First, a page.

Of Sanitizer and Sanity
It seems like an odd time to count your blessings, when the world is focussed on counting its afflictions, punctuated by 20-second choruses of Happy Birthday To You as we dutifully rinse the plague from our hands. But the last year has been all about counter-intuitive, unintended consequences and suddenly being appreciative for any opportunity afforded by extreme threat seems like the least of the contradictions we have to deal with.
Think how half a century of truly global trade and travel have paid us back in economic reversal and complete restriction of movement. See how simple social transactions of handshakes and hugs have become health hazards. Note how we’ve gone from face-to-face to FaceTime and liberty to lockdown; our world has inverted by its own norms.
Hoisted by our own pétard, where once we wished to break down all the walls, we decided instead to become over-familiar with the four walls of our lockdown locations. The consequences are richly ironic.
I have become very familiar with my own lockdown location — a garden room measuring six feet by eight known to all as ‘Ian’s Shed’. It’s reasonably well appointed for a shed; it’s double-glazed, partly-insulated and enjoys power, light, heat and gigabit ethernet. I am grateful that my garden office provides me with a bolthole, not least because I am classified — by dint of severe asthma and chronic obstructive pulmonary disease — as ‘clinically extremely vulnerable’. In short, if I catch this terrible disease, the odds are not in my favour.
The UK Government advises that I should shield at home. But it also advises my children should go to school. Between them, they figuratively rub shoulders with about 350 other children a day. In a normal year, I would expect to catch a few interesting, harmless coughs and sneezes from them but, with COVID in the frame, I do not want to burden them with the dreadful guilt of bringing something accidentally into the house. So I went and camped in the shed.
Among friends of the family who keep in touch, there was some worry about my predicament, but I was grateful for the small mercies. And while the consequences that trailed in the wake of the virus’ various waves and surges were unintended, those small mercies were most welcome, if a little unexpected.
One of the most unexpected — and definitely counter-intuitive — little mercies of the pandemic was a moderate improvement in my mental health.
I have been living with acute anxiety and depression for around a decade. Like COVID, it comes in waves and like the virus, it has the potential to break me beyond the reasonable chance of repair. At times, I have been unable to function or contribute in a useful way to anything at all and the desperation to stop trying was sometimes overwhelming.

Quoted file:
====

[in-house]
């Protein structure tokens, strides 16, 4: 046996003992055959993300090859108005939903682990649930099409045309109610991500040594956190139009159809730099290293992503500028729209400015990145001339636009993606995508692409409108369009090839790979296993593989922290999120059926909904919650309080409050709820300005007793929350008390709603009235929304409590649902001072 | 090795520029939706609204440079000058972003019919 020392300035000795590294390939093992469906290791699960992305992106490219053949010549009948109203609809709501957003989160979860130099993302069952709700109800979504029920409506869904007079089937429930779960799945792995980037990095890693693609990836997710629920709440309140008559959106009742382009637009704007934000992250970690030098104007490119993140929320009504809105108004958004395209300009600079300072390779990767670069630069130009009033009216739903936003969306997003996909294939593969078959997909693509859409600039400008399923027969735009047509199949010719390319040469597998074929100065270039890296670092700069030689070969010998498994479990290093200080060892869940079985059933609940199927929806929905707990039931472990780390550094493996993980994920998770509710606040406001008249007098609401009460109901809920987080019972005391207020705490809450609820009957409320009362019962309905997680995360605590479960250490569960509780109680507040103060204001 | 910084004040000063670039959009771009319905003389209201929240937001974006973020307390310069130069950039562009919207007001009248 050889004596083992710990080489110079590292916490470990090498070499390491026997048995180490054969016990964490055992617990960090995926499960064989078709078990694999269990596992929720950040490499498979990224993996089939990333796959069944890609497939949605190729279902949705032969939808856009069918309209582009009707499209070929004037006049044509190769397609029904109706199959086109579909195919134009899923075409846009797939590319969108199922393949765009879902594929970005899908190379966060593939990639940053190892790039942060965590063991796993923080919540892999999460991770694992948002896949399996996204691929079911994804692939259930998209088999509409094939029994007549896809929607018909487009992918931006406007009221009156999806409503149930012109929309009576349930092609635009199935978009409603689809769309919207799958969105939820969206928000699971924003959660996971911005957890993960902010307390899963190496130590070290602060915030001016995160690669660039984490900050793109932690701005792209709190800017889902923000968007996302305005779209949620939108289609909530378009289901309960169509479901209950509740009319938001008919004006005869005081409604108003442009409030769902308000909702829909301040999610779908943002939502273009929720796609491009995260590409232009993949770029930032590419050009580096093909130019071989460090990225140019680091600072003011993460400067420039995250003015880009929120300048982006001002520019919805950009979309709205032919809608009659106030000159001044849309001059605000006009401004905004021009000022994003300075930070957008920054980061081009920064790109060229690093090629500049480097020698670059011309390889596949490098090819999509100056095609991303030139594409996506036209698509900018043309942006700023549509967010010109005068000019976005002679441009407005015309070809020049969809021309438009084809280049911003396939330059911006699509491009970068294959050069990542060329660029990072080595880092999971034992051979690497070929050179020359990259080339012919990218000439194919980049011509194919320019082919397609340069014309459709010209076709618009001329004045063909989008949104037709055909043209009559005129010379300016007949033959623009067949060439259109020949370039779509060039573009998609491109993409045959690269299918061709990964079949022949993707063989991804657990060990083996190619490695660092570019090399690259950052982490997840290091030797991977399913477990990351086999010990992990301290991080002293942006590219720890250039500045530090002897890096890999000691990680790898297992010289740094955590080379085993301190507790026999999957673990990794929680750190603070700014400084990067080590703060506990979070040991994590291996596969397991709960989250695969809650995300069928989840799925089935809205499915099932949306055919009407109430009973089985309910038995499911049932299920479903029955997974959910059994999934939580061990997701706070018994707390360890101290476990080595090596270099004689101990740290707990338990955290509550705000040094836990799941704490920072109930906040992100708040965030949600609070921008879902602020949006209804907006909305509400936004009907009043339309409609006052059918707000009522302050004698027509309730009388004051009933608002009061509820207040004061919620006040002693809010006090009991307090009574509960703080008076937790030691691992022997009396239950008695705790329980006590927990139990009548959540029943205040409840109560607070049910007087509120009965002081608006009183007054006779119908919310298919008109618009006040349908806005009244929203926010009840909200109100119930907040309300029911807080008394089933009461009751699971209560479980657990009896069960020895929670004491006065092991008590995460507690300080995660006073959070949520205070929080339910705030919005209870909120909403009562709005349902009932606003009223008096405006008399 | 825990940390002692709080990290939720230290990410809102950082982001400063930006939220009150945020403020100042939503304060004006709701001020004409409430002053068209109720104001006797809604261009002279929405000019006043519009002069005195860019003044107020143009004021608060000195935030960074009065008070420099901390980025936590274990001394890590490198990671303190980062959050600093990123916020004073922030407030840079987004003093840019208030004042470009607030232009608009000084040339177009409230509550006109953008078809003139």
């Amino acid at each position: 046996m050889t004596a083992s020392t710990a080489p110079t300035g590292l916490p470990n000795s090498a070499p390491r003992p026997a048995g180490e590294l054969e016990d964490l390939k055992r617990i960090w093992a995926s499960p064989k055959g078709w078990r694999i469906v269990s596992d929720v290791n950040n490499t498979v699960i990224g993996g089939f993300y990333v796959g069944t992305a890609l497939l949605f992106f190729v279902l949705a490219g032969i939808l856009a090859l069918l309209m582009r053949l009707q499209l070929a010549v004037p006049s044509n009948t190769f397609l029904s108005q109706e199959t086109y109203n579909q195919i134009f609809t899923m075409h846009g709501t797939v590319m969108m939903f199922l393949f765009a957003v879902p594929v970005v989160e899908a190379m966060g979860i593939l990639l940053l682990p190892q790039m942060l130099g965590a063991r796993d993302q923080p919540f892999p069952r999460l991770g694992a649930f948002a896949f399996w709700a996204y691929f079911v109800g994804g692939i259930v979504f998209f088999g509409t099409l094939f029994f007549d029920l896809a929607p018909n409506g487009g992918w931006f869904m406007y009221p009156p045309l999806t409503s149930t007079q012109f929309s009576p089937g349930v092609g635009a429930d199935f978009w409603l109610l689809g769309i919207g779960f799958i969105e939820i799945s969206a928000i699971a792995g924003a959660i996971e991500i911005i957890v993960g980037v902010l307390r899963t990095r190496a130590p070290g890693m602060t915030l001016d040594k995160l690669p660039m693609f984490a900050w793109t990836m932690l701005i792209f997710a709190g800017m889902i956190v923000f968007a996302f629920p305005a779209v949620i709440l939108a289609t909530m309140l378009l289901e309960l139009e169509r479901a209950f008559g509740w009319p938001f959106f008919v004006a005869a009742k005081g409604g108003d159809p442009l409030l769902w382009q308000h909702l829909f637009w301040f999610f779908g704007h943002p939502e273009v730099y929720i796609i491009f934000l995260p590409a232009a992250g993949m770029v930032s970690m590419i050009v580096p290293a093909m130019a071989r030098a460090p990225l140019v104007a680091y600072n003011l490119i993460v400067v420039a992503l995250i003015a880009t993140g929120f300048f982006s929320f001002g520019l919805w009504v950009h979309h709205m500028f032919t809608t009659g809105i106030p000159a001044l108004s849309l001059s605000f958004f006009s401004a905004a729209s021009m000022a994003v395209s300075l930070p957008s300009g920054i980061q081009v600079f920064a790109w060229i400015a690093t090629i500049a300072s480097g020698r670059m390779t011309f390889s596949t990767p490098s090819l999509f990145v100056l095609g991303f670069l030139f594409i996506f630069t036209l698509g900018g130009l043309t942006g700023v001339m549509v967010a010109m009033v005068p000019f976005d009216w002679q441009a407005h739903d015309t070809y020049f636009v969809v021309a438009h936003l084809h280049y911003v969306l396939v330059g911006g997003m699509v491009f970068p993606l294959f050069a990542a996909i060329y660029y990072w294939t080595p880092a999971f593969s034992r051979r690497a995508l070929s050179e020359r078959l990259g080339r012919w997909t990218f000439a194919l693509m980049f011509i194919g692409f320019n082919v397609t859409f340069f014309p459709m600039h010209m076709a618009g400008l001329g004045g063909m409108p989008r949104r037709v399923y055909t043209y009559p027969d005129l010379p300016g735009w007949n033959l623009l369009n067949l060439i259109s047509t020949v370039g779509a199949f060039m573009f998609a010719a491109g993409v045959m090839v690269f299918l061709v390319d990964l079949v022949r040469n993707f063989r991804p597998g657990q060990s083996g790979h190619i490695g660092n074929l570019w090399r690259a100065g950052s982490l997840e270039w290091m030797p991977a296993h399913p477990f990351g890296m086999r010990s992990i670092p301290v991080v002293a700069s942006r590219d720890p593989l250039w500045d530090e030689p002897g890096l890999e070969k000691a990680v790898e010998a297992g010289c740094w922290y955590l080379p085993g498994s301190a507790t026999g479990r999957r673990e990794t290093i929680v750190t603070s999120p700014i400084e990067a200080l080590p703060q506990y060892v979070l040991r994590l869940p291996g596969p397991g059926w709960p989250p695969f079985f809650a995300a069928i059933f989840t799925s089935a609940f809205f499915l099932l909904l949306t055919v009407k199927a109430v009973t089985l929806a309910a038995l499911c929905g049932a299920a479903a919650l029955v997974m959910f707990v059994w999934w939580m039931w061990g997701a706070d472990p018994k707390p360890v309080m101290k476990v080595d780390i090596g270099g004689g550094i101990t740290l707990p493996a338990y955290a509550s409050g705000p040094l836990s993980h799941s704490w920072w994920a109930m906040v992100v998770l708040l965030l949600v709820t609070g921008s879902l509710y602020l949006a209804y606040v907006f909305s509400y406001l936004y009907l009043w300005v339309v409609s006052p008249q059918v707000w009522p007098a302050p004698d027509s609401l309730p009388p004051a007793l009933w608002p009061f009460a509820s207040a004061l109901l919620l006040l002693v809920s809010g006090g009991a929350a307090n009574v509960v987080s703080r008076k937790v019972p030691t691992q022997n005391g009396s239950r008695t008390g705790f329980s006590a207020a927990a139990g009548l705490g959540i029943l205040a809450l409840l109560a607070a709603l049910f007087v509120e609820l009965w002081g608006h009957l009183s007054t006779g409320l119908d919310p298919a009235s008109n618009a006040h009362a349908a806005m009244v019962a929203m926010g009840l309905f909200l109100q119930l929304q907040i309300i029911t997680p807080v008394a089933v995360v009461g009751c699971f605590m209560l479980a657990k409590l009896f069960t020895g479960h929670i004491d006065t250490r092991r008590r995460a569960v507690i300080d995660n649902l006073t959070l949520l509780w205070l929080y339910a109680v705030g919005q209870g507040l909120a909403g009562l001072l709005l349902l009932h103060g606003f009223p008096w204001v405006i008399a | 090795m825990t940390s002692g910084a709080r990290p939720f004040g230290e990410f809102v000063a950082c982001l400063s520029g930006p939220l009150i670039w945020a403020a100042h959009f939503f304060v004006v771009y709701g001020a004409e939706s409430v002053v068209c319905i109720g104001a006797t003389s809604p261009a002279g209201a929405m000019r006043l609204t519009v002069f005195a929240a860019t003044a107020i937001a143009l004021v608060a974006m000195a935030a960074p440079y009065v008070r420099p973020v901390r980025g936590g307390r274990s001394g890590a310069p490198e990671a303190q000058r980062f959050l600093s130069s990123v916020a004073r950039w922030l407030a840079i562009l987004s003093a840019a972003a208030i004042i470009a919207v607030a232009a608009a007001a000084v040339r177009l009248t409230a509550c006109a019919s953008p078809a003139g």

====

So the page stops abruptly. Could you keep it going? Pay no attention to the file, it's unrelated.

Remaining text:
As a dysfunctional neurotic, part of improving your mental wellbeing requires you to become acutely aware of the state and direction of your mind at all times. So, I found myself tracking my mental health, subjectively, as a sine wave and noting where I was in comparison to the previous week, month or year. I always knew whether I was above or below the line and how far.
When it came to something that actually seemed sensible to be anxious about, you would think, as many around me did, that my mental health would nose dive, but it didn’t. You might also think that confining me to a shed — however luxuriously appointed — would send me into a flat spin, but it didn’t. Indeed, I noticed a lengthening of the wave over the course of the pandemic and even a slow and steady elevation in my ability to cope.
I seemed to be getting happier and I swear I wasn’t drinking the hand sanitiser.
So why did I seem to be getting better as the world went into its own nose dive? Was it a comparative thing? Was it narcissistic Schadenfreude? Could it be that someone who lives in a more or less constant fluctuation of mania, misperception, distress and panic is uniquely equipped to handle a global manifestation of the same?
It could be that the pandemic has pulled the focus from my own maladjusted thoughts for an extended period and released my self-obsessed, serotonin-starved central nervous system on something of a busman’s honeymoon; a gap year for the empty, the ultimate staycation melancholiday.
At first, I thought that it might be some kind of recalibration of my senses. Having spent years in a low-energy state, I feared that making that state mandatory might lead to a deterioration in my mental health. But then I realised I was misunderstanding the circumstances of my own depression. Anxiety is not voluntary, but involuntary. It is never a choice.
As the days and weeks of isolation and shielding played out, I found myself counting my blessings. Serious anxiety disorders are often the result of self-reinforcing cognitive malfunctions. The brain miscalculates the intent of a perception — often a piece of information it has fed to itself — and the misperception builds loop after loop of escalating drama. The anxiety and vulnerability this causes may then induce further cognitive malfunction.
The pandemic came along and provided the kind of overwhelming narrative that took over everyone’s brain. We were all caught up in COVID — whether you had caught it, knew someone who had or just watched and worried as local, national and international headlines screamed apocalyptic infection and death numbers for months on end. Nothing on this scale had happened in living memory and all our perceptions have been changed. Call it nurturing a sense of perspective if you must, but it is more than that. In order to count your blessings — especially when the world is enumerating its afflictions, you first have to recognise them.